Suzette Quintanilla is Selena Quintanilla's older sister and was a drummer in Los Dinos. She's now president and CEO of the Quintanilla family production company — Q Productions. She's honored Selena's memory by collaborating with iconic brands like MAC, Forever 21, and Hot Topic on Selena products. There was even a Selena-inspired Slurpee flavor.

Selena owned Selena Etc. Boutique and Salon locations in San Antonio and Corpus Christi, Texas. Both were closed by 2015. The partnerships keep Selena's love of fashion and makeup alive. "When Selena passed away, one of the three things she was working on was her clothing line, a makeup line, and a perfume line," Suzette told Refinery29 when promoting MAC's second Selena-inspired line. "I promised myself that by the time I leave this world, I will accomplish what she started; what she held dear to her heart."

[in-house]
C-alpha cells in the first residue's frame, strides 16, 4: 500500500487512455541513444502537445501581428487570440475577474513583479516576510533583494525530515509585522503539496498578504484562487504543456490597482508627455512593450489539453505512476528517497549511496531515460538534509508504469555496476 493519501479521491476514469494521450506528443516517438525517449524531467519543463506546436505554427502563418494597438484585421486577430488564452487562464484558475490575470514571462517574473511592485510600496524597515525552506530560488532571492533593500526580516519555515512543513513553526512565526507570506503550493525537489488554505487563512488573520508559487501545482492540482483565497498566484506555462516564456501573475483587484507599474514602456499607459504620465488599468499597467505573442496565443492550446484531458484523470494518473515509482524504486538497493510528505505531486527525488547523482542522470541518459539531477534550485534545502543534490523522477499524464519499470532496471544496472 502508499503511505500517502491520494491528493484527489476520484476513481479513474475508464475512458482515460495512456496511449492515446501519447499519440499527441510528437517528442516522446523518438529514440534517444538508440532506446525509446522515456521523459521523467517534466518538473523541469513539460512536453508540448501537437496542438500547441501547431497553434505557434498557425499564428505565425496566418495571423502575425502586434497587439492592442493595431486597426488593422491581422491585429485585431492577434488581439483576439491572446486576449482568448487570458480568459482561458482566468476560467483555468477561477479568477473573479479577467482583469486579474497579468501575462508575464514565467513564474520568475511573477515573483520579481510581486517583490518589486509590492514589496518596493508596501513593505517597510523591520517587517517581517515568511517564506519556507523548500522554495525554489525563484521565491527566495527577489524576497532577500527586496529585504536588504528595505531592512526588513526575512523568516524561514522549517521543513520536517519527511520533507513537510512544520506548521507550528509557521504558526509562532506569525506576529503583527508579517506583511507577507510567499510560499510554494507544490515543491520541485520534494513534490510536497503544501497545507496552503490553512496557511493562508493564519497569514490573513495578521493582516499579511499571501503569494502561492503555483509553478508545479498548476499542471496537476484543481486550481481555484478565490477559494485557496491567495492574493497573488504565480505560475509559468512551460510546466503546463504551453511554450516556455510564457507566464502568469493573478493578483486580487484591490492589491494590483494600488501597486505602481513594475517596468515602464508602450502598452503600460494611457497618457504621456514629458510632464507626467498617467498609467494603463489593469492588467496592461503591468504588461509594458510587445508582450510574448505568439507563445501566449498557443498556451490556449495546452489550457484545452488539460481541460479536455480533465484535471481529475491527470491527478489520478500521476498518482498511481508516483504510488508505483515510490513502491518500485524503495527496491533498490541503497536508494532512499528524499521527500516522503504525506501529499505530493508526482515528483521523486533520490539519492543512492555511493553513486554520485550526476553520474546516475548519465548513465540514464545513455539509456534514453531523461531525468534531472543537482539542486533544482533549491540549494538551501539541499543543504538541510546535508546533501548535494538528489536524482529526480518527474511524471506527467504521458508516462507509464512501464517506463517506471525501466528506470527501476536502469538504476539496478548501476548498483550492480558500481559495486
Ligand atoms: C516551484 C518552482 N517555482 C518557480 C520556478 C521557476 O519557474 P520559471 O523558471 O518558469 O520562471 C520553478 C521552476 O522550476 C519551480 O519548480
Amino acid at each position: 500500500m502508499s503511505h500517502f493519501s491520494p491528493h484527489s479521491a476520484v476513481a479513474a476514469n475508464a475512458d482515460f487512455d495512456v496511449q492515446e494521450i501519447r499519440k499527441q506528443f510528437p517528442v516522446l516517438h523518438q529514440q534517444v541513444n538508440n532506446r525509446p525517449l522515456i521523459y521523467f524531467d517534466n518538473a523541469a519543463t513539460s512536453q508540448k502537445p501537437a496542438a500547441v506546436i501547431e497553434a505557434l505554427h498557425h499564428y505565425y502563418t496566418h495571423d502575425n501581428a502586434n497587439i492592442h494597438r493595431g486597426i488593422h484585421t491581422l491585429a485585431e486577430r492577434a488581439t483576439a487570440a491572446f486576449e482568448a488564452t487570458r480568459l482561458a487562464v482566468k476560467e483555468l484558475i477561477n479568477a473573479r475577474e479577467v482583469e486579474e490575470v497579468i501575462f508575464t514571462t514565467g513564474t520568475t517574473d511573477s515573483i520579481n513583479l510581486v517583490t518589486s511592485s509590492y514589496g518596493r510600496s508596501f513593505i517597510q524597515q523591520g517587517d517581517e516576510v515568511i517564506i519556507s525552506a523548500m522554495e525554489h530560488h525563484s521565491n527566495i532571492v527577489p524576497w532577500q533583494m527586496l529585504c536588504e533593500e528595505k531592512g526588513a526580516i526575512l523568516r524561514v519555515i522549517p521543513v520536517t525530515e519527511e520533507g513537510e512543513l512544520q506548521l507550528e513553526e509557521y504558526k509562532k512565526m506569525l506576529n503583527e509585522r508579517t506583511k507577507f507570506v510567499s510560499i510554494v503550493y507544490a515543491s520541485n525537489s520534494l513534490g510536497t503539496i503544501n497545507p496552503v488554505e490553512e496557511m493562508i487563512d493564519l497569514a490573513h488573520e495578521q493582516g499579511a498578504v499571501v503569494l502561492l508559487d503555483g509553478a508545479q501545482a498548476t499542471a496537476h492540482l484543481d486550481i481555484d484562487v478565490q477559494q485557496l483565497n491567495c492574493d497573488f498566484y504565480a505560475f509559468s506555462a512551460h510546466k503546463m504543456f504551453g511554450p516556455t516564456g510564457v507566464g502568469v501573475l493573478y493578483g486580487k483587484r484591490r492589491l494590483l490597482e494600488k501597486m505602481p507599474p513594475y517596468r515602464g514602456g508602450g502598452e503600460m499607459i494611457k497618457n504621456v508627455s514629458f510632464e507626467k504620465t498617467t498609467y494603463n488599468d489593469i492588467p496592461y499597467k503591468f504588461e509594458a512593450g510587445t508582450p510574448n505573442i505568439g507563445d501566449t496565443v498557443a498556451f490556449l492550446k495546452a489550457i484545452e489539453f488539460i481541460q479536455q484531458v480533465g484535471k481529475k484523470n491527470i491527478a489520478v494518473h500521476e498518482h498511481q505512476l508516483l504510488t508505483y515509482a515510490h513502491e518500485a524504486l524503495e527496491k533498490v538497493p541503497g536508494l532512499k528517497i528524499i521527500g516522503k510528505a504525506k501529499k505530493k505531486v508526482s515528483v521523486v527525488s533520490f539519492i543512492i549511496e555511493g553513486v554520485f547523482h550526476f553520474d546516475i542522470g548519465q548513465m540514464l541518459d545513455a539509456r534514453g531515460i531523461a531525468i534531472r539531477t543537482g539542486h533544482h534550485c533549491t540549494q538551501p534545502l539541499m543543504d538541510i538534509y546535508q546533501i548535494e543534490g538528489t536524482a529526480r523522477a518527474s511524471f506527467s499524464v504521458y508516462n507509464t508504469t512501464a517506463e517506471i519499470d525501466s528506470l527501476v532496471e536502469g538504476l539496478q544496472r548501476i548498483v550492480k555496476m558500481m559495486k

Suzette stretched Selena's legacy farther than Selena knew it could go in her lifetime when she teamed up with Google in 2017 to create a Google Doodle inspired by her sister's life. "[Speaking publicly about Selena] is a total labor of love," Suzette said during a Google interview. "This is one of the things that brings me great joy ... I do this because I love her because I know if the shoe was on the other foot and I wasn't here, I know for a fact that she would be here doing this for me."

A mother's grief